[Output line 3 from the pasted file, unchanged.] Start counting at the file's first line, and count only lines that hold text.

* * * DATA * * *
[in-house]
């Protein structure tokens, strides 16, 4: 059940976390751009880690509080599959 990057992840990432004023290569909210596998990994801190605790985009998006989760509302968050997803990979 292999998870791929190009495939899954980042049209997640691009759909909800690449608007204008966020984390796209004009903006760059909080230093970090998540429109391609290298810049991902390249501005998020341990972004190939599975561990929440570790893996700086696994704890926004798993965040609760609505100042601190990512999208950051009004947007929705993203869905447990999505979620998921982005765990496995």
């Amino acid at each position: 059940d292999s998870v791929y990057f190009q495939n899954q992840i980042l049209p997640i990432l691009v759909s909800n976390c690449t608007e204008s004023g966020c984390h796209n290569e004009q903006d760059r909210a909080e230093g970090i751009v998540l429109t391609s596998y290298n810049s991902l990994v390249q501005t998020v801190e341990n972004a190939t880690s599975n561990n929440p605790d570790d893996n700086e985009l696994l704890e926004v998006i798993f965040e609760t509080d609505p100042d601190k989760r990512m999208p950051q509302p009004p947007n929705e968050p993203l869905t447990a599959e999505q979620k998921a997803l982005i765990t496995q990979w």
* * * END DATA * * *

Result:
């Amino acid at each position: 059940d292999s998870v791929y990057f190009q495939n899954q992840i980042l049209p997640i990432l691009v759909s909800n976390c690449t608007e204008s004023g966020c984390h796209n290569e004009q903006d760059r909210a909080e230093g970090i751009v998540l429109t391609s596998y290298n810049s991902l990994v390249q501005t998020v801190e341990n972004a190939t880690s599975n561990n929440p605790d570790d893996n700086e985009l696994l704890e926004v998006i798993f965040e609760t509080d609505p100042d601190k989760r990512m999208p950051q509302p009004p947007n929705e968050p993203l869905t447990a599959e999505q979620k998921a997803l982005i765990t496995q990979w």